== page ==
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21 December 2017Lab Chat
The importance of vitamin D for our bodies is becoming clearer, with a growing number of diseases being linked with a deficiency. With this in mind, it’s highly important to have an accurate way of testing patients’ vitamin D levels both to diagnose their deficiency, as well as linking it with other problems. Read on to see how UAE scientists have boosted testing for vitamin D.
Vitamin D helps the body absorb calcium – one of the main requirements for strong bones. That’s why a lack of it is known to cause weak bones. However, it’s also found in cells all over the body, which is why it’s been linked to a number of other health complications. Weak muscles, fatigue, poor healing on wounds, hair loss and even poor mental health are all linked to a lack of vitamin D.
The main source of vitamin D is sunlight. Just an hour of exposure every day can provide most people’s daily needs. However, in winter, some people may require supplements. This is also the case for people who cover most of their skin, or cannot get into the sun. The US-based Food and Nutrition Board (FNB) calculated a recommended dietary allowance of around 15 micrograms of vitamin D per day as a supplement to sunlight exposure.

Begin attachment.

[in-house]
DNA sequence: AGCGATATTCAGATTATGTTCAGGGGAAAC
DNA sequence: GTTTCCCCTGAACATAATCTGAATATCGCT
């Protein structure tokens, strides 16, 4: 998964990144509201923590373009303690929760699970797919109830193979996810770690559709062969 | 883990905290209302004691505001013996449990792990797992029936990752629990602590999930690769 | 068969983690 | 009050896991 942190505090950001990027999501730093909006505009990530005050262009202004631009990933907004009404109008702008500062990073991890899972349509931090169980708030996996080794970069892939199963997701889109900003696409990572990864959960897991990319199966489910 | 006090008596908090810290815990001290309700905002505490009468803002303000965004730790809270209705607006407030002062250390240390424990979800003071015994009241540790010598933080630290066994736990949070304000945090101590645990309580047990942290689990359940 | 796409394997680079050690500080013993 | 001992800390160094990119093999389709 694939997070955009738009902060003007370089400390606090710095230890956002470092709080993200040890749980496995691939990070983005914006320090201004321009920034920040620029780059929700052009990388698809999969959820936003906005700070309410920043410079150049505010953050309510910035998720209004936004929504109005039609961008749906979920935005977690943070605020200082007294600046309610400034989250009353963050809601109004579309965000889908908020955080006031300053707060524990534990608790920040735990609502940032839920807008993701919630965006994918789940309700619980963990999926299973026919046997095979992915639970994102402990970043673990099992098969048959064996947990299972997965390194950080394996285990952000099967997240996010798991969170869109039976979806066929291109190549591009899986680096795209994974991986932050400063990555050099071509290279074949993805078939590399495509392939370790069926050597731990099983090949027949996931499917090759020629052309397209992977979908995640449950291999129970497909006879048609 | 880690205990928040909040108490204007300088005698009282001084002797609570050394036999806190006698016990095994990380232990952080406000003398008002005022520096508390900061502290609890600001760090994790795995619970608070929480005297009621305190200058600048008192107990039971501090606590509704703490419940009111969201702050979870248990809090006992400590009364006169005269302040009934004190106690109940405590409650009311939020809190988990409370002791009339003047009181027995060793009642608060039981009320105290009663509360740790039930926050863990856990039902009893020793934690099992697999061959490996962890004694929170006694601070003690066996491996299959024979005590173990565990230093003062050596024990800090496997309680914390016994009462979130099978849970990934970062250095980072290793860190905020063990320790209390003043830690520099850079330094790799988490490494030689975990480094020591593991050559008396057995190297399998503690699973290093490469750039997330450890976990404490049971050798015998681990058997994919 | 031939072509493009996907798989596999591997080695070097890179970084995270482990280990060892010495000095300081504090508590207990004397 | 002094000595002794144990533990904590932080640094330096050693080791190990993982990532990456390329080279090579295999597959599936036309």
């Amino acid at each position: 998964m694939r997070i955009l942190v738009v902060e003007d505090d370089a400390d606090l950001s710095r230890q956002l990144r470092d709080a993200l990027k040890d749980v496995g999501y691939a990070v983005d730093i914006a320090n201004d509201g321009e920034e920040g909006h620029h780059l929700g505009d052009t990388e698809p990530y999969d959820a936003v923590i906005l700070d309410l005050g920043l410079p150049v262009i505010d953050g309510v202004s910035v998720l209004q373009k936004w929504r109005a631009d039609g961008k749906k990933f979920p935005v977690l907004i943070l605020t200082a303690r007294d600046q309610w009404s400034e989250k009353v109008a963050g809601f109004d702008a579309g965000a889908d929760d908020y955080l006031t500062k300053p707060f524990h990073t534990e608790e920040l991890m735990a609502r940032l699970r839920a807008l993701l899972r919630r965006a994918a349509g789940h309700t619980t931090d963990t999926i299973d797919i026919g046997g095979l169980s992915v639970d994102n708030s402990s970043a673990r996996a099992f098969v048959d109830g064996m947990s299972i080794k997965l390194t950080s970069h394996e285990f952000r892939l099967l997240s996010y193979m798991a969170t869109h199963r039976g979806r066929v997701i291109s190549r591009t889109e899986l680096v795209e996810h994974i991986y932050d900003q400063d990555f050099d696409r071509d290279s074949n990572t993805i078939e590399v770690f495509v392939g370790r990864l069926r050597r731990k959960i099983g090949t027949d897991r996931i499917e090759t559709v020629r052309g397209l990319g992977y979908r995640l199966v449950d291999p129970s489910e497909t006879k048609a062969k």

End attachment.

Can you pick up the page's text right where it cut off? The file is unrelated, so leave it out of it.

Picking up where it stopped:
So, how do you ensure you get enough? Oily fish like salmon, mackerel and tuna are good sources, along with red meat, egg yolks and fortified foods, which can all be incorporated into your every-day diet. Dietary supplements are also useful, but should only be taken following doctors’ advice.
Of course, before recommending extra vitamin D intake, doctors need to identify a vitamin D deficiency in patients. Unfortunately, vitamin D takes over ten different forms in our blood, making testing more difficult. At present, testing methods cannot distinguish between different vitamin D metabolites – some of which are essentially useless – meaning it’s hard to determine whether or not someone has a deficiency.
In a breakthrough, Scientists at UAE University (UAEU) have created a new method using liquid chromatography mass spectrometry. Chromatography has previously been used for vitamin D testing. However, the new method focuses on separating the different metabolites, allowing doctors to distinguish between them.
“This new technique is capable of accounting for the misleading measures due to metabolites that don’t have any benefit or use for the person, and so it gives the whole picture,” explained UAEU’s Dr Shah, who has been testing the new method on real patients. “The tests showed that our method works, with the results set to be published hopefully by the end of this month.”Download PDF